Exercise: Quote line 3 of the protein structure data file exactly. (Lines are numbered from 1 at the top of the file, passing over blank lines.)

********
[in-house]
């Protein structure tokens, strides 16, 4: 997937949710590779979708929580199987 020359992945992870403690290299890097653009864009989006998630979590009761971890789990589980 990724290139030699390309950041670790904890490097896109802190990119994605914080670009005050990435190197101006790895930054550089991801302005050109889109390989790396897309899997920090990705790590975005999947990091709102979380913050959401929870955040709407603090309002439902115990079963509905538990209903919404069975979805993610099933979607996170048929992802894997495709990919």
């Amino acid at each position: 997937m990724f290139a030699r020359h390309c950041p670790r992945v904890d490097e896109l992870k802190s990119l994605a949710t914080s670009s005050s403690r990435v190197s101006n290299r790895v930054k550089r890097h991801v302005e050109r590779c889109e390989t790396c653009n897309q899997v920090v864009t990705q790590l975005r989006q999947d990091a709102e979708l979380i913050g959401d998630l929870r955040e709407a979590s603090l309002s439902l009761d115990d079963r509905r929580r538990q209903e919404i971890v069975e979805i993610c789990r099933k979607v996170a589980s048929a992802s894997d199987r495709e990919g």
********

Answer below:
């Amino acid at each position: 997937m990724f290139a030699r020359h390309c950041p670790r992945v904890d490097e896109l992870k802190s990119l994605a949710t914080s670009s005050s403690r990435v190197s101006n290299r790895v930054k550089r890097h991801v302005e050109r590779c889109e390989t790396c653009n897309q899997v920090v864009t990705q790590l975005r989006q999947d990091a709102e979708l979380i913050g959401d998630l929870r955040e709407a979590s603090l309002s439902l009761d115990d079963r509905r929580r538990q209903e919404i971890v069975e979805i993610c789990r099933k979607v996170a589980s048929a992802s894997d199987r495709e990919g």